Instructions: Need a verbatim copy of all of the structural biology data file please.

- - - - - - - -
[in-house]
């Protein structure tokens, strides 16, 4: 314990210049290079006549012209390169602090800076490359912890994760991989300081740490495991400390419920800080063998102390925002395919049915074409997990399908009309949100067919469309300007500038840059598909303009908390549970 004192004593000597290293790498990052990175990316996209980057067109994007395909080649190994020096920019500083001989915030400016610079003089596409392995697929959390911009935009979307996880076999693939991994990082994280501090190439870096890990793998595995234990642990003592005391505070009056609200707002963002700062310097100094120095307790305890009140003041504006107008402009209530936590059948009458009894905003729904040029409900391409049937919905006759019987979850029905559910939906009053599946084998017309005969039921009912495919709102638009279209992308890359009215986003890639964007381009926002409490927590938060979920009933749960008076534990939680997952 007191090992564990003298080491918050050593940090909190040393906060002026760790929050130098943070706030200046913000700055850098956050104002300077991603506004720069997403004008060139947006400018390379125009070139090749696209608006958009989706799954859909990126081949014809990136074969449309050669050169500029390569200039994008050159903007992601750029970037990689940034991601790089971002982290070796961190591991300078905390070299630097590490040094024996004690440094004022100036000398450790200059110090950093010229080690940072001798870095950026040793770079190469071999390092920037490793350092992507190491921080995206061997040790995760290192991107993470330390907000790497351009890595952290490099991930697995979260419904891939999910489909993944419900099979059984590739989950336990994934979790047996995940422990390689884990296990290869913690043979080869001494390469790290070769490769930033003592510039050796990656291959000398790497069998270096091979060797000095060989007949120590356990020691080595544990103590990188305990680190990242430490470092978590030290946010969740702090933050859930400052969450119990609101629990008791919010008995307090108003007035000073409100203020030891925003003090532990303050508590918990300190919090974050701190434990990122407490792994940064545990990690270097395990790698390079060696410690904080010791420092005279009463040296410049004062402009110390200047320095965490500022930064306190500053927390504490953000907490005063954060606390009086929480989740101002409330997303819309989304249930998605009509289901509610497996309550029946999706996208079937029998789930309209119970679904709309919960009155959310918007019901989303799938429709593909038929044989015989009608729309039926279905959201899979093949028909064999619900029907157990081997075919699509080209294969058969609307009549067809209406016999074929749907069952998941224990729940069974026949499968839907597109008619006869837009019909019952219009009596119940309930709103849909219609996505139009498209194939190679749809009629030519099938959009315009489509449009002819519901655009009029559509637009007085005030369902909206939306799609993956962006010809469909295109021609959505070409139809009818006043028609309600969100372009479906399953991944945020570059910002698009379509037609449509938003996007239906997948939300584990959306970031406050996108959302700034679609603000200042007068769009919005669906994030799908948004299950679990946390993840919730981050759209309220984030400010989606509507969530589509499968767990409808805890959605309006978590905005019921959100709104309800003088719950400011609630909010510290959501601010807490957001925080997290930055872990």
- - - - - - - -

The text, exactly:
[in-house]
């Protein structure tokens, strides 16, 4: 314990210049290079006549012209390169602090800076490359912890994760991989300081740490495991400390419920800080063998102390925002395919049915074409997990399908009309949100067919469309300007500038840059598909303009908390549970 004192004593000597290293790498990052990175990316996209980057067109994007395909080649190994020096920019500083001989915030400016610079003089596409392995697929959390911009935009979307996880076999693939991994990082994280501090190439870096890990793998595995234990642990003592005391505070009056609200707002963002700062310097100094120095307790305890009140003041504006107008402009209530936590059948009458009894905003729904040029409900391409049937919905006759019987979850029905559910939906009053599946084998017309005969039921009912495919709102638009279209992308890359009215986003890639964007381009926002409490927590938060979920009933749960008076534990939680997952 007191090992564990003298080491918050050593940090909190040393906060002026760790929050130098943070706030200046913000700055850098956050104002300077991603506004720069997403004008060139947006400018390379125009070139090749696209608006958009989706799954859909990126081949014809990136074969449309050669050169500029390569200039994008050159903007992601750029970037990689940034991601790089971002982290070796961190591991300078905390070299630097590490040094024996004690440094004022100036000398450790200059110090950093010229080690940072001798870095950026040793770079190469071999390092920037490793350092992507190491921080995206061997040790995760290192991107993470330390907000790497351009890595952290490099991930697995979260419904891939999910489909993944419900099979059984590739989950336990994934979790047996995940422990390689884990296990290869913690043979080869001494390469790290070769490769930033003592510039050796990656291959000398790497069998270096091979060797000095060989007949120590356990020691080595544990103590990188305990680190990242430490470092978590030290946010969740702090933050859930400052969450119990609101629990008791919010008995307090108003007035000073409100203020030891925003003090532990303050508590918990300190919090974050701190434990990122407490792994940064545990990690270097395990790698390079060696410690904080010791420092005279009463040296410049004062402009110390200047320095965490500022930064306190500053927390504490953000907490005063954060606390009086929480989740101002409330997303819309989304249930998605009509289901509610497996309550029946999706996208079937029998789930309209119970679904709309919960009155959310918007019901989303799938429709593909038929044989015989009608729309039926279905959201899979093949028909064999619900029907157990081997075919699509080209294969058969609307009549067809209406016999074929749907069952998941224990729940069974026949499968839907597109008619006869837009019909019952219009009596119940309930709103849909219609996505139009498209194939190679749809009629030519099938959009315009489509449009002819519901655009009029559509637009007085005030369902909206939306799609993956962006010809469909295109021609959505070409139809009818006043028609309600969100372009479906399953991944945020570059910002698009379509037609449509938003996007239906997948939300584990959306970031406050996108959302700034679609603000200042007068769009919005669906994030799908948004299950679990946390993840919730981050759209309220984030400010989606509507969530589509499968767990409808805890959605309006978590905005019921959100709104309800003088719950400011609630909010510290959501601010807490957001925080997290930055872990």